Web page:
The same goes for hyperthyroidism and the medications that are being used to treat this specific condition. Research suggests that nursing mothers nor infants are exposed to any risk by taking anti-thyroid medications to control their high thyroid hormone levels. [viii]
However, the use of radioactive iodine is not recommended to be used during pregnancy and breastfeeding.
If you have any concerns about following your treatment plan to treat your thyroid issues, do remind yourself about all the potential dangers that you and your baby can be exposed to if these thyroid issues are left untreated. Always remember to follow the advice and protocols of your doctor.
If you are experiencing problems trying to breastfeed your baby, it is possible that your thyroid is acting up.
This article discussed the many ways in which thyroid issues can impact breastfeeding. In short, there can be significant issues that can arise.
Be sure to consult your doctor and follow their advice regarding all procedures during and after pregnancy.
[i] Stuebe, A., MD, MSc. (2009). The Risks of Not Breastfeeding for Mothers and Infants. Reviews in Obstetrics and Gynecology,2(4), 222-231.
Retrieved from https://www.ncbi.nlm.nih.gov/pmc/articles/PMC2812877/
[ii] Cataldo, N. A., Cooper, D. S., Chin, W. W., Maloof, F., & Ridgway, E. (1982). The effect of thyroid hormones on prolactin secretion by cultured bovine pituitary cells. Metabolism,31(6), 589-594. doi:10.1016/0026-0495(82)90097-x
Retrieved from https://www.ncbi.nlm.nih.gov/pubmed/6804754
[iii] Stubert, J., Reister, F., Hartmann, S., & Janni, W. (2018). The risks associated with obesity in pregnancy. Deutsches Aerzteblatt Online. doi:10.3238/arztebl.2018.0276
Retrieved from https://www.ncbi.nlm.nih.gov/pmc/articles/PMC5954173/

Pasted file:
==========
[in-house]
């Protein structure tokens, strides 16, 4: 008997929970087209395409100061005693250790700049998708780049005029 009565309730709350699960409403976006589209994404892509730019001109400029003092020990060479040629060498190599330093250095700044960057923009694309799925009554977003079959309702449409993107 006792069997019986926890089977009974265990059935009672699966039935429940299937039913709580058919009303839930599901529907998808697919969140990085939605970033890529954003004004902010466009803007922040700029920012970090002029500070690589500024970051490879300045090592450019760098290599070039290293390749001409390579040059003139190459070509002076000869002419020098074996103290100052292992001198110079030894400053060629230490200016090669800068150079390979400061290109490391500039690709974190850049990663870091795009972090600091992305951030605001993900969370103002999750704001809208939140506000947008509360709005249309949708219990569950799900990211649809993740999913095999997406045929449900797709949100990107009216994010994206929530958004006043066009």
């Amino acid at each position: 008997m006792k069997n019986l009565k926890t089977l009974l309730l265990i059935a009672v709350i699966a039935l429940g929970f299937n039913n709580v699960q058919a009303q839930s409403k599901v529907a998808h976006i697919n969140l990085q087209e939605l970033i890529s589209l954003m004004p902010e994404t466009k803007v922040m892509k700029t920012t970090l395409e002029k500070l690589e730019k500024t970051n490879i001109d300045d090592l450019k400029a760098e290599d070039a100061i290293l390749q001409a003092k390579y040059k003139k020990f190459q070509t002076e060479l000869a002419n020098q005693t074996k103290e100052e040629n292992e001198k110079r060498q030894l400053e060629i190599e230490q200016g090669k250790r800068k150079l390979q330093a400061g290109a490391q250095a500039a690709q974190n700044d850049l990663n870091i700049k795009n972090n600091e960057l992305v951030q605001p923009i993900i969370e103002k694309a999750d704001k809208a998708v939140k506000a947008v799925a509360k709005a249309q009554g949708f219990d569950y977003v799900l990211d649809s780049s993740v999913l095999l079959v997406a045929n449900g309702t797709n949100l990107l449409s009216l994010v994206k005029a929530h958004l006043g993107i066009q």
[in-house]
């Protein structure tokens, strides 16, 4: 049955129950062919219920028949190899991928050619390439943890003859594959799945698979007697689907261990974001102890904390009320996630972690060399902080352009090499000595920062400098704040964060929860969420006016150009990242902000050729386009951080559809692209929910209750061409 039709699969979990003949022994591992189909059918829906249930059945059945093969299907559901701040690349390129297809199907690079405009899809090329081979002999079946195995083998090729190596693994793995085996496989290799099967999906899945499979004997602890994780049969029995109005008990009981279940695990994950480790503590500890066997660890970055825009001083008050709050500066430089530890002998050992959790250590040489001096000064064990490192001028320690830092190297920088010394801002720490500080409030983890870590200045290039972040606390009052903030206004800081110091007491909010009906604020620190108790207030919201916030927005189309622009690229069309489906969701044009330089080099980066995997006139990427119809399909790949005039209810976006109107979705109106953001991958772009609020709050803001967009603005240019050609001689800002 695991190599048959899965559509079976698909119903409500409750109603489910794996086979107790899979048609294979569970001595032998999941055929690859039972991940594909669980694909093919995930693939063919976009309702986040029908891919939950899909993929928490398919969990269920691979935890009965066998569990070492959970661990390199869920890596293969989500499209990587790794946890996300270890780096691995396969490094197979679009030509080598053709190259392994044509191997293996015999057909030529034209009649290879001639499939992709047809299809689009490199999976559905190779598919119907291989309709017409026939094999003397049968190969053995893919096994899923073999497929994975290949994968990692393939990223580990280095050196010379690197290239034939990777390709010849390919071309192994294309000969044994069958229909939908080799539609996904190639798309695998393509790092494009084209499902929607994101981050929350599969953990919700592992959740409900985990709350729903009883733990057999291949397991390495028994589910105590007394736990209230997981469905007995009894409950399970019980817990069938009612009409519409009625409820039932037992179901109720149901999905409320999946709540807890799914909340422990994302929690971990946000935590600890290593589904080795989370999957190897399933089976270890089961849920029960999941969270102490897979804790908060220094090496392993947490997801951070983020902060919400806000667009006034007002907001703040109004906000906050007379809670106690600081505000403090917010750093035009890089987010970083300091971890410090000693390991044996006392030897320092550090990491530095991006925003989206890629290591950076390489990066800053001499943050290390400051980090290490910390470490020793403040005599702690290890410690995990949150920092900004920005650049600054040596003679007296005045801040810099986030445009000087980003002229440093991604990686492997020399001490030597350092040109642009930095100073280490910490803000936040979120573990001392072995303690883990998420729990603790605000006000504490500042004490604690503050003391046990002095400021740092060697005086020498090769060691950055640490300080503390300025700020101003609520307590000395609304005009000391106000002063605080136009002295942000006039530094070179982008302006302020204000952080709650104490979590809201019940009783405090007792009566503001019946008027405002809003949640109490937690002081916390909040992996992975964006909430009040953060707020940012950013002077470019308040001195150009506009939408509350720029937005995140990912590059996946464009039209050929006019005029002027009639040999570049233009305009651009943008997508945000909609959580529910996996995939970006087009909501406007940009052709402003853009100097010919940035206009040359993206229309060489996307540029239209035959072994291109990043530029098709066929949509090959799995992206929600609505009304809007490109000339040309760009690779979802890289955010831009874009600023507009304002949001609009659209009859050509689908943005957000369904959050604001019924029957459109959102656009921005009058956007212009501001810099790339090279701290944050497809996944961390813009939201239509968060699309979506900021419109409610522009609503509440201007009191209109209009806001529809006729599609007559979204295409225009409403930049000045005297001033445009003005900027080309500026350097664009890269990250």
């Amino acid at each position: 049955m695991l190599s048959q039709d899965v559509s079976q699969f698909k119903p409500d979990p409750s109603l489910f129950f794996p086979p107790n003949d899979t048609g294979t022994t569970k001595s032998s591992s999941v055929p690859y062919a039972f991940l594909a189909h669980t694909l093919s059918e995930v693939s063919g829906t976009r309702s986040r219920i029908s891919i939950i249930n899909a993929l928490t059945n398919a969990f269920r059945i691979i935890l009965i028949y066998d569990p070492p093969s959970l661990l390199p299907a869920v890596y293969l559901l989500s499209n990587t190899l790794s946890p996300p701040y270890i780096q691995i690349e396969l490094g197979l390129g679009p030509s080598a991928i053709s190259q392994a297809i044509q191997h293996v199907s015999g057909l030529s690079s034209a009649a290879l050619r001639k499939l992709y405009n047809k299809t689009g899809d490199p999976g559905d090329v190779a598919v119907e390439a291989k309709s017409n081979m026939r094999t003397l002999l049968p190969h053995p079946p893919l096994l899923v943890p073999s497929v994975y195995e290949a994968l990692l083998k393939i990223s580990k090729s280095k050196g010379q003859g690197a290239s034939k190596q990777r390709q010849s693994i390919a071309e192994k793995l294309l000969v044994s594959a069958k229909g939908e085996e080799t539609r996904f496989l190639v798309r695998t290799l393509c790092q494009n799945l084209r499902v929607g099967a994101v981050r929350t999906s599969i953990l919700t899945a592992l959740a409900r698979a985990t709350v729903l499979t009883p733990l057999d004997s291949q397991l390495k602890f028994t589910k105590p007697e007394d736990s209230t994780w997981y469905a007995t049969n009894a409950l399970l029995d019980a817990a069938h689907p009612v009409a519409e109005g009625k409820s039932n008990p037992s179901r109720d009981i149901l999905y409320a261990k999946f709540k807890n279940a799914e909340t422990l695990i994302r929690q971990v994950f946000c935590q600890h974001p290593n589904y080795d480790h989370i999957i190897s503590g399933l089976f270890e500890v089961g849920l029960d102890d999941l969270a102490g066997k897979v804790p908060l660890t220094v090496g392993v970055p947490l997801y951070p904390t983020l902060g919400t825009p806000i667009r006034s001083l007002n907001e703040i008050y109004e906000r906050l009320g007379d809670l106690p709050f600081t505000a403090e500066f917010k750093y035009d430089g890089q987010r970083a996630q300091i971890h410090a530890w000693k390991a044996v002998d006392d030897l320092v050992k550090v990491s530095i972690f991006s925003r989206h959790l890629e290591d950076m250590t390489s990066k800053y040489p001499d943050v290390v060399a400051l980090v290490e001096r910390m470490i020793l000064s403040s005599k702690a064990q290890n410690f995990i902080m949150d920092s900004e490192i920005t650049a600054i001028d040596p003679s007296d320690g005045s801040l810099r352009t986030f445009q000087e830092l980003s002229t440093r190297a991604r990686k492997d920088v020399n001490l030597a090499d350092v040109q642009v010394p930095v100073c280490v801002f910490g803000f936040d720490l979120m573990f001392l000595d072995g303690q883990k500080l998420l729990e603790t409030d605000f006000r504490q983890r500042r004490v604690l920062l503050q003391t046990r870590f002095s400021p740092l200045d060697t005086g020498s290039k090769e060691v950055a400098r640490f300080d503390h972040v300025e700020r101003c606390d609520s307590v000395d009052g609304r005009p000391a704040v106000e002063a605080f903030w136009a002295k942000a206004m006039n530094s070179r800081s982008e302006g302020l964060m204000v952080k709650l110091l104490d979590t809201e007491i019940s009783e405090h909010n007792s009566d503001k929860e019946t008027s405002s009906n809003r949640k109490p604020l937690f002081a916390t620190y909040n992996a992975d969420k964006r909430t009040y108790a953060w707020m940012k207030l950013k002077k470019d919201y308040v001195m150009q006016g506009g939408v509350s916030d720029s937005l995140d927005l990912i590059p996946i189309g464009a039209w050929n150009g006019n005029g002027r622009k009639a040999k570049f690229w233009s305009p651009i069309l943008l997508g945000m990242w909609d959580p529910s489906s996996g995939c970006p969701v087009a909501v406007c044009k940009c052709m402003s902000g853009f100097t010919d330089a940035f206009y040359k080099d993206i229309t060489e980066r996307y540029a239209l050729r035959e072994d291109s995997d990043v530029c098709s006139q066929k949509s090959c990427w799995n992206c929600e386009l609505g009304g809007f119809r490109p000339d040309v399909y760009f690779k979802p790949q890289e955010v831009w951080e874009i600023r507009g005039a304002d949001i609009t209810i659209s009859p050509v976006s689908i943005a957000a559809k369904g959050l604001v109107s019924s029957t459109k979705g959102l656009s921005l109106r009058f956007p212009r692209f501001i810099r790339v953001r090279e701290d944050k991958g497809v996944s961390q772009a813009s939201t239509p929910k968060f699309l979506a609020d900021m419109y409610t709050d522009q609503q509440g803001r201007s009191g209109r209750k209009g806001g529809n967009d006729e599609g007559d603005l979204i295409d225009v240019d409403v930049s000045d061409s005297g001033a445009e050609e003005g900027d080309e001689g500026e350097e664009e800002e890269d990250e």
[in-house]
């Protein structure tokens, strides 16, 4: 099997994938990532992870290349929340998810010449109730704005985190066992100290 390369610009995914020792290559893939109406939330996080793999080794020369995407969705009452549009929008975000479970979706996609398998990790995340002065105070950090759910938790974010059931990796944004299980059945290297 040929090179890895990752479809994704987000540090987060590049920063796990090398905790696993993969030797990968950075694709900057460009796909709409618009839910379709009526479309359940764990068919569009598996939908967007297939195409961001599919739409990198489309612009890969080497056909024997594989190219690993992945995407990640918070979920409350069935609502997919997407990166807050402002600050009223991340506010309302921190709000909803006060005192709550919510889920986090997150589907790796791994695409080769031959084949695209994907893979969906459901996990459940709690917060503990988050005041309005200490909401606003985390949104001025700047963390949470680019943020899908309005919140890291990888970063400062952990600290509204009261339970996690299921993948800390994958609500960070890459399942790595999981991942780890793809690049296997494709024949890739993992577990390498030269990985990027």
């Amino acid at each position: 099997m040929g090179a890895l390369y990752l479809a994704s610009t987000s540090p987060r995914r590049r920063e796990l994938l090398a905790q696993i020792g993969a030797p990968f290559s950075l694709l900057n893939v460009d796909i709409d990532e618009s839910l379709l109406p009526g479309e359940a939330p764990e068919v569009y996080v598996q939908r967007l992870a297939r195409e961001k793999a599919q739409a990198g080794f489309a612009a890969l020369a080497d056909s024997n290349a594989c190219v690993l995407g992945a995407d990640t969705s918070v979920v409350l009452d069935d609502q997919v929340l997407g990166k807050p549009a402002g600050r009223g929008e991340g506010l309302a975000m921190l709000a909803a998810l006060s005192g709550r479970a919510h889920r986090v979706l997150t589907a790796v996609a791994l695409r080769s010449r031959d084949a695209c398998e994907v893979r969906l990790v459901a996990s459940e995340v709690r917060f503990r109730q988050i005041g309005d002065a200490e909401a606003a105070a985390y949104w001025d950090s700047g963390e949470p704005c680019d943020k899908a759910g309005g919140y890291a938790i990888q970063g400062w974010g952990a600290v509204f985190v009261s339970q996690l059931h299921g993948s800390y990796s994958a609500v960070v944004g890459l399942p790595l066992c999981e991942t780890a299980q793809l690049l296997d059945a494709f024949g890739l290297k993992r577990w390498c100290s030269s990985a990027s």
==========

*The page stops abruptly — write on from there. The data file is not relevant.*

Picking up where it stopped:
[iv] Galofré, J. C., Haber, R. S., Mitchell, A. A., Pessah, R., & Davies, T. F. (2010). Increased Postpartum Thyroxine Replacement in Hashimoto's Thyroiditis. Thyroid,20(8), 901-908. doi:10.1089/thy.2009.0391
Retrieved from https://www.ncbi.nlm.nih.gov/pmc/articles/PMC2941405/
[v] Hage, M. P., & Azar, S. T. (2012). The Link between Thyroid Function and Depression. Journal of Thyroid Research,2012, 1-8. doi:10.1155/2012/590648
Retrieved from https://www.ncbi.nlm.nih.gov/pmc/articles/PMC3246784/#sec11title
[vi] Breastfeeding and thyroid disease. (2017, August 01)
Retrieved from https://www.breastfeeding.asn.au/bfinfo/breastfeeding-and-thyroid-disease
[vii] Amino, N., & Kubota, S. (2011). Thyroid disease after pregnancy: Postpartum thyroiditis. Oxford Textbook of Endocrinology and Diabetes,552-557. doi:10.1093/med/9780199235292.003.3264
Retrieved from http://oxfordmedicine.com/view/10.1093/med/9780199235292.001.1/med-9780199235292-chapter-346
[viii] Hudzik, B., & Zubelewicz-Szkodzinska, B. (2016). Antithyroid drugs during breastfeeding. Clinical Endocrinology,85(6), 827-830. doi:10.1111/cen.13176
Retrieved from https://www.ncbi.nlm.nih.gov/pubmed/27561657